The Importance of Voting: League of Women Voters

Well before I was born, but not nearly long enough ago, women were granted the right to vote in the U.S. A precursor of the 19th amendment was The League of Women Voters. My grandmothers, great-grandmothers, and great aunts were active in the suffrage movement, and were activists in general. Voting was very important to them. Using your voice and actions to bring about change was HIGHLY valued in my family. My mom was a member of the League of Women Voters for years and years. Her father had taught her, and she taught me, that your voice is yours to be used, and used for good. Rights won but not used can be taken away gradually or quickly, and perhaps never seen again.

The debates between the Presidential candidates (and the Vice-Presidential Candidates) will begin soon. They were at one time hosted by the League of Women Voters. Many years ago, the debates were not just rehearsed sound bites that are the outcome of focus groups. They were debates—the way high school and college debate teams used to debate.

Regardless, though, the debate procedure will go on. The sniping, sound bites, and media talking heads will have it. Despair not. Our day, as voters, is coming. Our voices will be heard. The politicians may continue to think that they can do whatever they want.Their actions and words often prove that is what they think. How? Oh, when one side complains that the other side won’t compromise, the uncompromising side says openly in speeches “elections have consequences, and we won”.

But if they don’t hear our voices this time, we have another chance at the next election, and the next. I am in it for the long haul. You see, I don’t know about you, but many of my priorities and values are definitely NOT adhered to when it comes to the laws, programs, and policies of the land. I am one voice, and one vote. I must not despair, and I will not. I will continue to vote. Don’t you wish you were permitted to ask people that don’t want to bother voting if you could vote in their place as well? Oh wait a minute…. that could end up in all kinds of fraud!

Anyway, I have copied some information about the League of Women Voters for your enjoyment/edification. It is from this web site: http://www.lwv.org/history.

The League of Women Voters was founded by Carrie Chapman Catt in 1920 during the convention of the National American Woman Suffrage Association. The convention was held just six months before the 19th amendment to the U.S. Constitution was ratified, giving women the right to vote after a 72-year struggle.

The League began as a “mighty political experiment” designed to help 20 million women carry out their new responsibilities as voters. It encouraged them to use their new power to participate in shaping public policy. From the beginning, the League has been an activist, grassroots organization whose leaders believed that citizens should play a critical role in advocacy. It was then, and is now, a nonpartisan organization. League founders believed that maintaining a nonpartisan stance would protect the fledgling organization from becoming mired in the party politics of the day. However, League members were encouraged to be political themselves, by educating citizens about, and lobbying for, government and social reform legislation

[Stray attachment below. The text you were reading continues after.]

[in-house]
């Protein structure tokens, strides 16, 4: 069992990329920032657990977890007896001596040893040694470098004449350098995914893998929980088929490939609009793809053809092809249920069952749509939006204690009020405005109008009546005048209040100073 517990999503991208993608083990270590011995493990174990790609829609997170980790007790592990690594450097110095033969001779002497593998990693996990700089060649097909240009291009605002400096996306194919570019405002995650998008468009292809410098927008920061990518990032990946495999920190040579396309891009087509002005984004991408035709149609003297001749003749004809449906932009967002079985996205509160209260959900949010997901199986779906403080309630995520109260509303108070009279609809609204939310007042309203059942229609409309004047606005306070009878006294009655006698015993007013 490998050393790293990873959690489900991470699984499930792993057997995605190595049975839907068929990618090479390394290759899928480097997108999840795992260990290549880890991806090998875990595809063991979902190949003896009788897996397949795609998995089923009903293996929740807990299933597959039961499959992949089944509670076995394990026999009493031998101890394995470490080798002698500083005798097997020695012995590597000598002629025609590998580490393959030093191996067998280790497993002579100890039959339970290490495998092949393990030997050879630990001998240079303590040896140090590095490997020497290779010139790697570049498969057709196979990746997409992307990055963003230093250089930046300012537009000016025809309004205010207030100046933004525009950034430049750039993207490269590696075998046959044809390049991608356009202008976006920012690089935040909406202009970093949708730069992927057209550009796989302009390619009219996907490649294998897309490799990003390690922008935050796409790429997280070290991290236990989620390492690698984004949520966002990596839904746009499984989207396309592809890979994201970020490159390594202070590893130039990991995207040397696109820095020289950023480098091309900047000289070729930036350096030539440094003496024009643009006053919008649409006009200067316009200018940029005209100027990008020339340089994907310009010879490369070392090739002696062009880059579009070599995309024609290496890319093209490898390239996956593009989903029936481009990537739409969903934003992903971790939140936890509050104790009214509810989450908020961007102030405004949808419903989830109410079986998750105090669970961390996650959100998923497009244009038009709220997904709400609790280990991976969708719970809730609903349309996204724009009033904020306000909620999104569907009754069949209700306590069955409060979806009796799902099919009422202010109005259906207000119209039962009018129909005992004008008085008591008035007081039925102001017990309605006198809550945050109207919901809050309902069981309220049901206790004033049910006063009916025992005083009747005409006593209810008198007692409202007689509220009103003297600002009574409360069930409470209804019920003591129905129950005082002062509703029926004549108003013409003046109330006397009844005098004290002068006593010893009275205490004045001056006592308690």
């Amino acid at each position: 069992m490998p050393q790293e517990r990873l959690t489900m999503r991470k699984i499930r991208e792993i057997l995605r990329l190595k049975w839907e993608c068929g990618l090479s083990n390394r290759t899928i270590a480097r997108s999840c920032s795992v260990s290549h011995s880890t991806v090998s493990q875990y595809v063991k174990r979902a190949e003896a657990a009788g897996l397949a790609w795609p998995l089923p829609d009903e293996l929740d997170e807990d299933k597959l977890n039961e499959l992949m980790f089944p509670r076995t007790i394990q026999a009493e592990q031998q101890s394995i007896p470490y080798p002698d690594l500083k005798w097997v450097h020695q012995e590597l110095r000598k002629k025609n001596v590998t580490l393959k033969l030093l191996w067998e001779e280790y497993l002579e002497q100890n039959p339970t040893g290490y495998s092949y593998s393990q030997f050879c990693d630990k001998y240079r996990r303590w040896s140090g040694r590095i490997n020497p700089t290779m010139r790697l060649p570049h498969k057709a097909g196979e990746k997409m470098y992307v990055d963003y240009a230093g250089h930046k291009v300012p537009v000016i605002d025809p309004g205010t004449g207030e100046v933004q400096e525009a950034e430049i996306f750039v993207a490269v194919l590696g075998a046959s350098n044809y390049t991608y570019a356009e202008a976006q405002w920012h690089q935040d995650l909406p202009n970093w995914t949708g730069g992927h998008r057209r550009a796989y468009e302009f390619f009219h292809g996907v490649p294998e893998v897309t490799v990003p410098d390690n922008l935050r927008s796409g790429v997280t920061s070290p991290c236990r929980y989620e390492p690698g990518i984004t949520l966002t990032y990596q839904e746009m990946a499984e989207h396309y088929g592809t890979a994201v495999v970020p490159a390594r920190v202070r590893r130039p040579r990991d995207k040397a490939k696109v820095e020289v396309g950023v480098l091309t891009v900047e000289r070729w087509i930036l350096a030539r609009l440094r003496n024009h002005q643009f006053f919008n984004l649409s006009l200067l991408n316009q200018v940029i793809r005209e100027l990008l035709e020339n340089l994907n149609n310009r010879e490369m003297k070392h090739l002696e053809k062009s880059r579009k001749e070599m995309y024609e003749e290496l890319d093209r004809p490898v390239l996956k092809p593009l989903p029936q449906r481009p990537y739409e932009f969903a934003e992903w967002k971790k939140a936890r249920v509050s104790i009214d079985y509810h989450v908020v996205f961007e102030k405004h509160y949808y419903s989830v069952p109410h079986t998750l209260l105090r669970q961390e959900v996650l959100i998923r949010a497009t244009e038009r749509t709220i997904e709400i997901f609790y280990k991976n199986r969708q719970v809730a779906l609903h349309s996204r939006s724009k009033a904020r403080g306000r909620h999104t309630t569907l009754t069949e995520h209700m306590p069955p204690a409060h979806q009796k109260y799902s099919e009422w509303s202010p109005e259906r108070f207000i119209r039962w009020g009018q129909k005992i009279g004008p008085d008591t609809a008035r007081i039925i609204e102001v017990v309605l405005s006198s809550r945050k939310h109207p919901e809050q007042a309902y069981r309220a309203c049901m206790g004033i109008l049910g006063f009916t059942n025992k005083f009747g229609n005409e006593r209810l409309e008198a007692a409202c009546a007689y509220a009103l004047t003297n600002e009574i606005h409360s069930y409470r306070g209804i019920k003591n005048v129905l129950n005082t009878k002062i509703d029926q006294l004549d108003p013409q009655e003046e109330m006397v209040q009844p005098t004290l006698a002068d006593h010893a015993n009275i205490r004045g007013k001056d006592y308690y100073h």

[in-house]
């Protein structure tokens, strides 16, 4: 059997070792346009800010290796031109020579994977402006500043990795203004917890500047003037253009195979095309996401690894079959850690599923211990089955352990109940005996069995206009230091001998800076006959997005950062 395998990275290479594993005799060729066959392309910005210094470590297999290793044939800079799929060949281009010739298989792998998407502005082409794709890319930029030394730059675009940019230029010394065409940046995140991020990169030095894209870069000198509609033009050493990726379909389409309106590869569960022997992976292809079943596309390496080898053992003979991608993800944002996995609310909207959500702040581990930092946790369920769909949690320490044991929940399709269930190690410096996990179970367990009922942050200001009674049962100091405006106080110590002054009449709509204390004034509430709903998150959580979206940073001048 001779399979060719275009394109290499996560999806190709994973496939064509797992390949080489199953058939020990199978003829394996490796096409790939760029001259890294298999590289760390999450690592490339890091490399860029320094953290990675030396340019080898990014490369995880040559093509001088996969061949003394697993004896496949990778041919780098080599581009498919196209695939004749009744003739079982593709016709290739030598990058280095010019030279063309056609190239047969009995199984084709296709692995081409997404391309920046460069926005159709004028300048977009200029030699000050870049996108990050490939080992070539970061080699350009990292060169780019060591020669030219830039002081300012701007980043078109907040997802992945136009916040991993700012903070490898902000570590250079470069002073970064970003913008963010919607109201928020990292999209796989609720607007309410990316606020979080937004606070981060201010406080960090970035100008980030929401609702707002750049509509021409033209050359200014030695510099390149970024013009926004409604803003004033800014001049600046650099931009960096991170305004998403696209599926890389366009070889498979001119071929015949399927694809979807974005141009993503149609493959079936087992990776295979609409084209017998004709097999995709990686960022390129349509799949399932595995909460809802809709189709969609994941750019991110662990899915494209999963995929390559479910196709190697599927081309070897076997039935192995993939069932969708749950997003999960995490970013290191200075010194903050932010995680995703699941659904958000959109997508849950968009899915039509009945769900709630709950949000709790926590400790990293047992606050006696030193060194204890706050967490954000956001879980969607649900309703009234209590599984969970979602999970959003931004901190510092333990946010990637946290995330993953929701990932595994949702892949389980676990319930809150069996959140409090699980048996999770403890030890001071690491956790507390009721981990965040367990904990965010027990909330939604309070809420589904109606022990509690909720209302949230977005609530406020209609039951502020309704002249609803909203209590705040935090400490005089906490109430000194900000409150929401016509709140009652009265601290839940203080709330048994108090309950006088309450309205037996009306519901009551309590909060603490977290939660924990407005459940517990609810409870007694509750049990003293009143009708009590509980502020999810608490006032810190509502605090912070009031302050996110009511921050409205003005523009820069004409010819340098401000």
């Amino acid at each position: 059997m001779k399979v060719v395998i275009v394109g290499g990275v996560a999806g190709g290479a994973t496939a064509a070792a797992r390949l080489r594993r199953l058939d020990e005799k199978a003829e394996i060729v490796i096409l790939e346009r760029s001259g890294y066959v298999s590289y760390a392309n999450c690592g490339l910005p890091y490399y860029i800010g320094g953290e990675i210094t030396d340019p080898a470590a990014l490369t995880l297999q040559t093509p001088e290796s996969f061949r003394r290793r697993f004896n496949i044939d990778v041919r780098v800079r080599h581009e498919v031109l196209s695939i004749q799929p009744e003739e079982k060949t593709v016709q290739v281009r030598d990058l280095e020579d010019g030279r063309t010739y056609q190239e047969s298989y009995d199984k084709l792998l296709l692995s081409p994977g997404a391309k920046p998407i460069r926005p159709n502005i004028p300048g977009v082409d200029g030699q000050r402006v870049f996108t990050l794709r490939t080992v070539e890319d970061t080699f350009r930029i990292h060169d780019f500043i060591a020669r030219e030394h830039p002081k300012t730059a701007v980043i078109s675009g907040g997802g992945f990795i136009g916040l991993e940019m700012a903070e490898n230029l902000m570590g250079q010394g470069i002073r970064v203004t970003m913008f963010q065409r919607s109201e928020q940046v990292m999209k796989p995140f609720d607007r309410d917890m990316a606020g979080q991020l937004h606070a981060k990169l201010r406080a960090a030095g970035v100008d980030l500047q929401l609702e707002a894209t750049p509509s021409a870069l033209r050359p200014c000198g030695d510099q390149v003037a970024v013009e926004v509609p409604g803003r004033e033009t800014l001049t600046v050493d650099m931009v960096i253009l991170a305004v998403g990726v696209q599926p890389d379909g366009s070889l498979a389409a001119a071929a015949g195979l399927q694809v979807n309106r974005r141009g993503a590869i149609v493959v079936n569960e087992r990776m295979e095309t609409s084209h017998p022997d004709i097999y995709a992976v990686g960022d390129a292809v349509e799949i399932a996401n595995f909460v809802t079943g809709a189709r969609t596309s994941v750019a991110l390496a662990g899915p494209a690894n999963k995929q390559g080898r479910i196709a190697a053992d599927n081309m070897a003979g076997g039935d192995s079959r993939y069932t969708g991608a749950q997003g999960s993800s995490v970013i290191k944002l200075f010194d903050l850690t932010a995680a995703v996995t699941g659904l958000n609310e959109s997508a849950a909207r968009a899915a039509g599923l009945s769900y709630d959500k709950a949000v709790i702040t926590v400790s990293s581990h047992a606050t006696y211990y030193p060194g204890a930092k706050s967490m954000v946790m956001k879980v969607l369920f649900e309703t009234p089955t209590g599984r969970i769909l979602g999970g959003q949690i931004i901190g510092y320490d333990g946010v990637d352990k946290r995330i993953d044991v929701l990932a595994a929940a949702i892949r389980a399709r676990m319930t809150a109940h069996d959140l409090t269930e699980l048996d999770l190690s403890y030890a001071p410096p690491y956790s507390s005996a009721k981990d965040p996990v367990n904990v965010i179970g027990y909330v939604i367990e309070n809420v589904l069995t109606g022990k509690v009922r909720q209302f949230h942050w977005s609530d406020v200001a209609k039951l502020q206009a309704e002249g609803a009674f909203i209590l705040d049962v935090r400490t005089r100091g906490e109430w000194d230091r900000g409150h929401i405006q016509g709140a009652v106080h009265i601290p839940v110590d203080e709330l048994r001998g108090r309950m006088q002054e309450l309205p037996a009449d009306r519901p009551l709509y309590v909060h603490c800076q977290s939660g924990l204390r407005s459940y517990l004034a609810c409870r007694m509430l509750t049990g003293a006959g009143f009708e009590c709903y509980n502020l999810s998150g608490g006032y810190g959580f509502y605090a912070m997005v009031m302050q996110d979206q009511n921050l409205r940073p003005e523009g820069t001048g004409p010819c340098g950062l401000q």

This holds true today. The League is proud to be nonpartisan, neither supporting nor opposing candidates or political parties at any level of government, but always working on vital issues of concern to members and the public. The League has a long, rich history,that continues with each passing year.

For additional historical information about the League, please visit the Issues section of this web site.

About Kate Kresse

I love to write, I love to talk, I love to uplift people when I can. I am a woman in love with life. I am a wife, mom, tutor, writer, and I am a perennial optimist. (OK not every single minute but you get the point! :-)
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One Response to The Importance of Voting: League of Women Voters

  1. “The League began as a “mighty political experiment” designed to help 20 million women carry out their new responsibilities as voters.” I think the point about ‘responsibilities as voters’ is a most important issue. Somehow modern rhetoric has highjacked this point about democracy, as though reaffirming the ‘gift’ given women and non-land-owning males by the political elites of the time – a person’s ‘right’ to vote. Our democracies are only as good as we make them and if we abrogate our responsibility to participate by voting, they will collapse back into the networks of influence we abhor in other styles of government.

    Perhaps our founding fathers were cynical, but I appreciate that at 21 (or 18 as it is now) I had to register as a voter, and that my non-participation in any Australian election thereafter (without a legitimate excuse) would result in a fine. I may not always like the results of every election, but at least I know that it is the government voted majority of all my countrymen and women – not 30, 40, or 50 percent of them.

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